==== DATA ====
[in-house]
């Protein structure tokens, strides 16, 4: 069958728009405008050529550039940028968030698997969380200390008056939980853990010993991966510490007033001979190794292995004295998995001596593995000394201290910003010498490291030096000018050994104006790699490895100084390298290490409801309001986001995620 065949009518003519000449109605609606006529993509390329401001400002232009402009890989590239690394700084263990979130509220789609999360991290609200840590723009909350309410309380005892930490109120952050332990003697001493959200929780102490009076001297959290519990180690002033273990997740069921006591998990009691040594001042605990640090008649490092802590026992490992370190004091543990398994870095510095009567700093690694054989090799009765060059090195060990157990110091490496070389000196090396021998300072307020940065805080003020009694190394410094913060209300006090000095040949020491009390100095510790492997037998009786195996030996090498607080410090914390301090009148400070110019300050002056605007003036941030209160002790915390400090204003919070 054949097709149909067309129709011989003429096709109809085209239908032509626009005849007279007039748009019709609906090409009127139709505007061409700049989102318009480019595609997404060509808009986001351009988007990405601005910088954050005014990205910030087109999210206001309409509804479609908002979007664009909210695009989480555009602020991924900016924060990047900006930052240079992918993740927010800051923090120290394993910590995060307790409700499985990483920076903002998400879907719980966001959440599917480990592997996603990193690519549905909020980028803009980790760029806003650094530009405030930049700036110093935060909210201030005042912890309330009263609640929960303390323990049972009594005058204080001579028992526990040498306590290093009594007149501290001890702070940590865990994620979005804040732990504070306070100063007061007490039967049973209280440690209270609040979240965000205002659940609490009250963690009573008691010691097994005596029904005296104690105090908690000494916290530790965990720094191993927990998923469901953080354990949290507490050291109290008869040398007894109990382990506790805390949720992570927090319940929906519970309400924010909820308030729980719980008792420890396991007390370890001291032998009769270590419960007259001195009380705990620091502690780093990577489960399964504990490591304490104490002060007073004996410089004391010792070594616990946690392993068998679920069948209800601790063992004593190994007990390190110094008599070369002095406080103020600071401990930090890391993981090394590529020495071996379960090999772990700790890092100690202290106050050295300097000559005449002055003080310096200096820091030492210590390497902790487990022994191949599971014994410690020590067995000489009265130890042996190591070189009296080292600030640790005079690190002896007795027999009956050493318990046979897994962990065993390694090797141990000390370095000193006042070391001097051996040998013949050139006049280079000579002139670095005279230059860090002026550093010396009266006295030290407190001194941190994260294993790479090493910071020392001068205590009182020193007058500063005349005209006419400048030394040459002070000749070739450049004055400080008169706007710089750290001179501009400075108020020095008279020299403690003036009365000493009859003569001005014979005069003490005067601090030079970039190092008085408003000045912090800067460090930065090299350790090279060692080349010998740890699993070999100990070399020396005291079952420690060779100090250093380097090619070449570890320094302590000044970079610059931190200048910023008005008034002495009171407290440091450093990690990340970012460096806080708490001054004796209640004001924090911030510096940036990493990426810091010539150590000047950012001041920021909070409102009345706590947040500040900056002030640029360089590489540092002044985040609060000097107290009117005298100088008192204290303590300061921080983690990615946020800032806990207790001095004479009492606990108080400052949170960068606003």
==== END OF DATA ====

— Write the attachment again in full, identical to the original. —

[in-house]
């Protein structure tokens, strides 16, 4: 069958728009405008050529550039940028968030698997969380200390008056939980853990010993991966510490007033001979190794292995004295998995001596593995000394201290910003010498490291030096000018050994104006790699490895100084390298290490409801309001986001995620 065949009518003519000449109605609606006529993509390329401001400002232009402009890989590239690394700084263990979130509220789609999360991290609200840590723009909350309410309380005892930490109120952050332990003697001493959200929780102490009076001297959290519990180690002033273990997740069921006591998990009691040594001042605990640090008649490092802590026992490992370190004091543990398994870095510095009567700093690694054989090799009765060059090195060990157990110091490496070389000196090396021998300072307020940065805080003020009694190394410094913060209300006090000095040949020491009390100095510790492997037998009786195996030996090498607080410090914390301090009148400070110019300050002056605007003036941030209160002790915390400090204003919070 054949097709149909067309129709011989003429096709109809085209239908032509626009005849007279007039748009019709609906090409009127139709505007061409700049989102318009480019595609997404060509808009986001351009988007990405601005910088954050005014990205910030087109999210206001309409509804479609908002979007664009909210695009989480555009602020991924900016924060990047900006930052240079992918993740927010800051923090120290394993910590995060307790409700499985990483920076903002998400879907719980966001959440599917480990592997996603990193690519549905909020980028803009980790760029806003650094530009405030930049700036110093935060909210201030005042912890309330009263609640929960303390323990049972009594005058204080001579028992526990040498306590290093009594007149501290001890702070940590865990994620979005804040732990504070306070100063007061007490039967049973209280440690209270609040979240965000205002659940609490009250963690009573008691010691097994005596029904005296104690105090908690000494916290530790965990720094191993927990998923469901953080354990949290507490050291109290008869040398007894109990382990506790805390949720992570927090319940929906519970309400924010909820308030729980719980008792420890396991007390370890001291032998009769270590419960007259001195009380705990620091502690780093990577489960399964504990490591304490104490002060007073004996410089004391010792070594616990946690392993068998679920069948209800601790063992004593190994007990390190110094008599070369002095406080103020600071401990930090890391993981090394590529020495071996379960090999772990700790890092100690202290106050050295300097000559005449002055003080310096200096820091030492210590390497902790487990022994191949599971014994410690020590067995000489009265130890042996190591070189009296080292600030640790005079690190002896007795027999009956050493318990046979897994962990065993390694090797141990000390370095000193006042070391001097051996040998013949050139006049280079000579002139670095005279230059860090002026550093010396009266006295030290407190001194941190994260294993790479090493910071020392001068205590009182020193007058500063005349005209006419400048030394040459002070000749070739450049004055400080008169706007710089750290001179501009400075108020020095008279020299403690003036009365000493009859003569001005014979005069003490005067601090030079970039190092008085408003000045912090800067460090930065090299350790090279060692080349010998740890699993070999100990070399020396005291079952420690060779100090250093380097090619070449570890320094302590000044970079610059931190200048910023008005008034002495009171407290440091450093990690990340970012460096806080708490001054004796209640004001924090911030510096940036990493990426810091010539150590000047950012001041920021909070409102009345706590947040500040900056002030640029360089590489540092002044985040609060000097107290009117005298100088008192204290303590300061921080983690990615946020800032806990207790001095004479009492606990108080400052949170960068606003």